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Means of Escape – Escape Routes within Common Parts, Internal Corridors, Lobbies – Part 7

Posted: 16/09/2014 13:06

Leading on from our blogs about fire safety and escape from individual flats within a block, it is logical that we should now look at what happens next. Of course, the escapee would then find themselves in a common area of a block such as a common lobby, stairway or corridor.

The two main considerations in this regard are horizontal escape – i.e. from the external flat door along a common corridor or through a common lobby area to the staircase – and vertical escape down the stairway to the ultimate exit door leading outside.

Horizontal Escape

It is, of course, essential that common areas of a block of flats are subject to adequate fire protection measures to ensure that they are not compromised by fire in a flat or other room off the common area. It is important to ensure that fire cannot spread into the common areas, but it is also vital that smoke spread is controlled to maintain visibility and safety for those exiting the building.
While block design will vary, it is usually seen that individual flats access the main outside entrance via use of the common corridor/upper lobby area, followed by the staircase. Each design and building must be subject to individual consideration, as all situations vary.

When considering the design of a new block, it should be noted that the common corridors and lobbies within a block, which are to be used for means of escape, must be constructed with at least 30 minutes fire resistance in place. Walls between flats and walls within the common parts must be constructed as compartment walls. It is also important that rooms such as plant rooms, offices and common lounges must have fire resistant construction and that any risers between floors are enclosed within protection of this type.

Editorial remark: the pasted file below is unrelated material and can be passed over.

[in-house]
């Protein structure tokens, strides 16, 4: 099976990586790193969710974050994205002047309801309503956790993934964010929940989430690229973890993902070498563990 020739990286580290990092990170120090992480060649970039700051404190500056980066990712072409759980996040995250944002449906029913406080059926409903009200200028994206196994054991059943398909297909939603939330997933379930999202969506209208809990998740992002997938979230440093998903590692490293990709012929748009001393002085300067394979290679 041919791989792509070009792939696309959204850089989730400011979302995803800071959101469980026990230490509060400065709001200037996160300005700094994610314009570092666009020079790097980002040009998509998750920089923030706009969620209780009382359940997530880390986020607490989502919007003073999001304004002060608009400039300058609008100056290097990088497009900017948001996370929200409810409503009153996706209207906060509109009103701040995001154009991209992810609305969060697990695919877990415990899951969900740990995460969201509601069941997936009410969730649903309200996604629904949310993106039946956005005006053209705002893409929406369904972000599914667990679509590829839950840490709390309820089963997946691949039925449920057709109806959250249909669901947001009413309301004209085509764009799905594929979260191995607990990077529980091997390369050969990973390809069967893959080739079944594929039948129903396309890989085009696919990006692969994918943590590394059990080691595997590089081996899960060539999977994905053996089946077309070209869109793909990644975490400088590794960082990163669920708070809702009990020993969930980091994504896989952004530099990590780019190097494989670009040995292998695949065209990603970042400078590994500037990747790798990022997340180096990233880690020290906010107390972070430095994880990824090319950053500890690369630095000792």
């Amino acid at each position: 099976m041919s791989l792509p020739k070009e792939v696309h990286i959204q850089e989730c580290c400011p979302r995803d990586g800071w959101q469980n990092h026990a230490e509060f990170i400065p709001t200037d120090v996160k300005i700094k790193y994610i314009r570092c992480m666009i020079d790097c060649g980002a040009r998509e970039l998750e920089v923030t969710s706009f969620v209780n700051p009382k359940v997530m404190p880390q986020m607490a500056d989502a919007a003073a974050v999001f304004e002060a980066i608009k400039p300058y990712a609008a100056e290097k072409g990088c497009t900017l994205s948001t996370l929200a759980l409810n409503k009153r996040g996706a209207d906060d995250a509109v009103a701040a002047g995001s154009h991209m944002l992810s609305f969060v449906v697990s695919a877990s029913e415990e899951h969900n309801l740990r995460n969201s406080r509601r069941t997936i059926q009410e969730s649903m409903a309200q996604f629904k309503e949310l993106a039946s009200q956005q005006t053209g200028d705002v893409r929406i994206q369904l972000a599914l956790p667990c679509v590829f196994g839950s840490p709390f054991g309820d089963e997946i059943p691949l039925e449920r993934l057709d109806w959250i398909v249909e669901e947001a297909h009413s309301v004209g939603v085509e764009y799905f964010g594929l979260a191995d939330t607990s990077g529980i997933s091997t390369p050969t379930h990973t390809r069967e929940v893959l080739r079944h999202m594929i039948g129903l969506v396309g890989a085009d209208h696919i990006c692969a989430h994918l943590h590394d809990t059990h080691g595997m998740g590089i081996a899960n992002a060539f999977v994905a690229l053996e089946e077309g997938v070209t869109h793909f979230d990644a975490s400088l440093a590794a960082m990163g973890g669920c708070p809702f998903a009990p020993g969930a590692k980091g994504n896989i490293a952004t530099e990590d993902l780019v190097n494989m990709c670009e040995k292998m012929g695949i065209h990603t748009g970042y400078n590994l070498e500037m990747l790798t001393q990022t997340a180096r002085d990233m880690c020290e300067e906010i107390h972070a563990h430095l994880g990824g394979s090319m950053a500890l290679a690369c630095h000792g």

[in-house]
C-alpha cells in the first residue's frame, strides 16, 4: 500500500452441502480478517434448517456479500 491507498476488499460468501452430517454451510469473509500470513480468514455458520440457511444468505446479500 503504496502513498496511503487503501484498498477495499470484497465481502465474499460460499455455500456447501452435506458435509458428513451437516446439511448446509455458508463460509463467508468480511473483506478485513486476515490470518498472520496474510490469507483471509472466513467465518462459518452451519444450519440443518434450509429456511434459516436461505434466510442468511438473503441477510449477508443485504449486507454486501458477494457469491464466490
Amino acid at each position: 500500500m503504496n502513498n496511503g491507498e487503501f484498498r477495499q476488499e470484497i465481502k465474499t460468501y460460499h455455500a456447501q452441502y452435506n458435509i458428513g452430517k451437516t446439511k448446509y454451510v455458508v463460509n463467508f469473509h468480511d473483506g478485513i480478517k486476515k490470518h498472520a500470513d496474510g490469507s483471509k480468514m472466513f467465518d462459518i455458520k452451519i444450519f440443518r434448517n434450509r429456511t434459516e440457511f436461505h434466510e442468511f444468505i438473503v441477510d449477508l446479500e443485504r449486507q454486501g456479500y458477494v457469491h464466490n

Doors leading onto the common area from flats or ancillary rooms must be fire resistant. The current benchmark indicates that 30 minutes fire resistance should be provided by these doors. While flat entrance doors which lead onto common areas must be self-closing, ancillary and riser doors do not, but must be fire resistant in any case. It is accepted that such doors will be kept locked shut when not in use.

Vertical Escape

Stairway walls must be enclosed in fire resistant construction, as mentioned above for common corridors, with doors leading onto the stairwell being self-closing and having 30 minutes fire resistance.

A stairway in a block of flats should lead either directly to fresh air or to a protected route which leads to the outside. No obstructions should be placed in the stairway, which should contain nothing but lifts or limited building services which are appropriately protected.

The width of a staircase in a block is not normally an issue, as there is usually no mass evacuation procedure. It is likely that in the event of a fire, only the occupants of that flat would be evacuating the premises. Therefore, for a new build block, it is acceptable to have a staircase width of 1m. In some existing buildings, it may be that the staircase is even narrower and that still may be considered acceptable.

Next week’s blog will continue on the subject of fire safety in blocks of flats and will look at smoke control. In the meantime, if you have any queries about this blog or would like to know more about the Complete Fire Safety Management online fire risk assessment platform, please contact Peter Gyere in the first instance on 0208 668 8663.

The Complete Fire Safety Management Platform is the only fully comprehensive online fire risk assessment and fire risk management platform. Our aim, at CFSM, is to make the process of becoming fire safe, straightforward and, to use our expertise in fire risk assessment and fire safety management to guide you through each step, resulting in your premises meeting all legal, insurance and ethical fire safety considerations.

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